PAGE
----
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ELH 71.4 (2004) 839-865

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Thinking for Oneself:

Realism and Defiance in Arendt

University of California, Irvine
Very few are clear as to what the standpoint of desirability, every "thus it should be—but is not" or even "thus it should have been," contains within itself: a condemnation of the total course of things.
—Nietzsche, Will to Power, §331
The world, as given, is disliked; it is disliked in large part just because it is given.
—George Kateb, "Technology and Philosophy"
Experience tells us, indeed, what is, but not that it must necessarily be so, and not otherwise.
—Kant, Critique of Pure Reason

I. Introduction

How could Hannah Arendt, a lifelong champion of the public sphere, write at the end of her life that thinking, not acting, is what counts "when the chips are down"? For political theorists whose favorite book by Arendt is The Human Condition, her late work is a disappointment, even a cause for "consternation."1 Arendt did not finish The Life of the Mind, the book that was to sort out the connections between thinking, willing, and judging, and in it she does not seem sure where she is going. She often asserts that thinking is significant because it predisposes us to judging, its public manifestation. Thus, much of the commentary on late Arendt argues about whether thinking actually predisposes people to judge, or helps them judge better, in ways that improve the world.2 Both claims are dubious; more to the point, this angle of approach—hers and ours—evades Arendt's more difficult suggestion that it is worth considering what thinking is like when it has no public consequence. When [End Page 839] Arendt writes that thinking "deals with invisibles," she means that it is invisible itself, definitionally thinking that no one else knows about.3 Like Kant's noumenal realm, this thinking is best grasped as the negative of what presents itself—everything around a judgment that is not visible.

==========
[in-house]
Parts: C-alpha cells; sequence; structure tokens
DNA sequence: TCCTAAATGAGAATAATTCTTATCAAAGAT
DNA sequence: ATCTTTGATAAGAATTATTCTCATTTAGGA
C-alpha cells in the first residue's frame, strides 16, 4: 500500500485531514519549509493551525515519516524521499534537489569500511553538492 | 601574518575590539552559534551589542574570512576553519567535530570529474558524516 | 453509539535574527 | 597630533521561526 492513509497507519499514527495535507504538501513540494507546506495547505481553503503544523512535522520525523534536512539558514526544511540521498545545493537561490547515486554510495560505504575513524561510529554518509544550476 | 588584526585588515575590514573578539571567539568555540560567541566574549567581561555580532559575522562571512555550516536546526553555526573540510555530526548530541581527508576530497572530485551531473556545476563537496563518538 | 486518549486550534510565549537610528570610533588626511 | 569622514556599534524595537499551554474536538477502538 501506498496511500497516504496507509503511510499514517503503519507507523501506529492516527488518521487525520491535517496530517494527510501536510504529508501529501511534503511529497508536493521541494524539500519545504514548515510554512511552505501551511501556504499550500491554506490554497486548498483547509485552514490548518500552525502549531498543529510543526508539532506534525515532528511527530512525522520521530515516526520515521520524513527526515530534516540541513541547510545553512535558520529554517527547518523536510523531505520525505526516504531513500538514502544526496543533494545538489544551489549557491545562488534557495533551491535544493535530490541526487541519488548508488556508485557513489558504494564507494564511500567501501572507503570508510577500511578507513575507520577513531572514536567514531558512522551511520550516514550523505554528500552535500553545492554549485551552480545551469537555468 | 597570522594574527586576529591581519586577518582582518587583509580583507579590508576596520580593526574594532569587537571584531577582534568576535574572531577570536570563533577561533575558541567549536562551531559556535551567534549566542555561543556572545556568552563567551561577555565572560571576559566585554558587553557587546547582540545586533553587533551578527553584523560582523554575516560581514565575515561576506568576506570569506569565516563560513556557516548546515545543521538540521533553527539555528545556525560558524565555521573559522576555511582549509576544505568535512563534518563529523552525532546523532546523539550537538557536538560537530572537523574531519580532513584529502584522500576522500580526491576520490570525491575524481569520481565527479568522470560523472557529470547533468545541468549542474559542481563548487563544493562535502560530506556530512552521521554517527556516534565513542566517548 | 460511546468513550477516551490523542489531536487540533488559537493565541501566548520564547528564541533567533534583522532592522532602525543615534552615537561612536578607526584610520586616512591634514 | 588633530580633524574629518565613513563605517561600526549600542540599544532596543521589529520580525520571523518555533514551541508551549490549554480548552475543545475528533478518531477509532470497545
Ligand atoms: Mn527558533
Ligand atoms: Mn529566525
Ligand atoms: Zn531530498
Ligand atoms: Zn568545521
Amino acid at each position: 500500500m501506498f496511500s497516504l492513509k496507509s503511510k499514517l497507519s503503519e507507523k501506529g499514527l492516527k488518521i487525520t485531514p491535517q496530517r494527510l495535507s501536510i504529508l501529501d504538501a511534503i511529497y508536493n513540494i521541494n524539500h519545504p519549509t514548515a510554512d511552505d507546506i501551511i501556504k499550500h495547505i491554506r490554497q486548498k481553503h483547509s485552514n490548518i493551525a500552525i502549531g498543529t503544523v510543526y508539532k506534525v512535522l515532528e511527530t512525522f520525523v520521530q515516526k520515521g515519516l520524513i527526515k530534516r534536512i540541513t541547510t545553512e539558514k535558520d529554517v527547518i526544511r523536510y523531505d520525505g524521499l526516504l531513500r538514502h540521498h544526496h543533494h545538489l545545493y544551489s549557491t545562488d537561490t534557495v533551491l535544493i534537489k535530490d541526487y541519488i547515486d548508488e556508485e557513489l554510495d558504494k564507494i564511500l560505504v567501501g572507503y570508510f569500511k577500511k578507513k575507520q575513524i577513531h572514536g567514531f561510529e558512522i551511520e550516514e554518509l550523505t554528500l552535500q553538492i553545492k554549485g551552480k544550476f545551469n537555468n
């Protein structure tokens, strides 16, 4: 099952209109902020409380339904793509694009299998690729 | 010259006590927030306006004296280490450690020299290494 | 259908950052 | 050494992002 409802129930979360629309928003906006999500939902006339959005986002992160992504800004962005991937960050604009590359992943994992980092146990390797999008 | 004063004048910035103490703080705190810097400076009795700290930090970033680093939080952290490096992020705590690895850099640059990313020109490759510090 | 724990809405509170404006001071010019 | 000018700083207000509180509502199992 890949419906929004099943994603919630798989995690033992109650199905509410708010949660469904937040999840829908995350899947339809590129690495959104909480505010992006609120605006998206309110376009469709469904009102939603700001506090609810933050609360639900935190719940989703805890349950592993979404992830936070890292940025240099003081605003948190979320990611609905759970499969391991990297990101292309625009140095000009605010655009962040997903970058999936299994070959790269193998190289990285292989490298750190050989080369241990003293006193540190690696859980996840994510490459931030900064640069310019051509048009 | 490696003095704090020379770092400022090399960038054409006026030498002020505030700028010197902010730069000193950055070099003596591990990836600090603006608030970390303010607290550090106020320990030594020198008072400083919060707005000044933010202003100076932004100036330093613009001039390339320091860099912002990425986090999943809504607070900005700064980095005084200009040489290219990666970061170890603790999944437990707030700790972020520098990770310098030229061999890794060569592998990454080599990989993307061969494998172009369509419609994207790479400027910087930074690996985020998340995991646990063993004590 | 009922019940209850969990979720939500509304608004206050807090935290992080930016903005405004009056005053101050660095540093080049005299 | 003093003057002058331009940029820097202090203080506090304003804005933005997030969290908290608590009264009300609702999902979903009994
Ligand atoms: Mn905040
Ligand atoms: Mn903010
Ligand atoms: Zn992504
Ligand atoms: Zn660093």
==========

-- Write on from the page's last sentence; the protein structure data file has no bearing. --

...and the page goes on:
If Arendt's writing on thinking underperforms as moral philosophy, perhaps we should try looking at it instead as a theory of reality. Reality is always and ever one of her big subjects—not metaphysical reality, but "the claim on our thinking attention which all events and facts arouse by virtue of their existence," as she puts it.4 Thinking in this sense is not particularly processive, although it has to have some minimal temporal continuity such as the capacity to be remembered. Rather, it is paradigmatically the registration of a perception, a realization. Such thinking logically precedes judgment on particulars, which Arendt models on Kantian judgments of taste. Things are not quite that simple, however; it is not the case that we always know what we're dealing with before we respond to it. As we'll see, a mental proto-judgment—for instance a sensation of displeasure—may be the only thing that motivates investigation of the interior and exterior world in the first place. Freud's account of the development of the sense of reality out of disavowal and negation suggests that the sense of reality depends on the recognition of feelings of objection and outrage. This psychic landscape, I'll suggest, leaves room for Arendt's self to defy exigency without disavowing it. At the same time, it explains why we so easily take defiance, and even dislike, for denial: the line between them is indeed very fine. Realization emerges from disavowal by way of dislike, and adaptation and defiance are its modal choices. Although Eichmann is Arendt's case study in how to avoid reality, his failings nonetheless point her, in the late essays and The Life of the Mind, to her own complementary tendencies. The thinker's love of reality testing, she explains and shows stylistically in her prose, is at worst a defense, at best a resistance against living oblivion that draws from its priority to the public self the power to outlast its annihilation. In this dark period of Arendt's work, what she praises as "best" may not, in ordinary...


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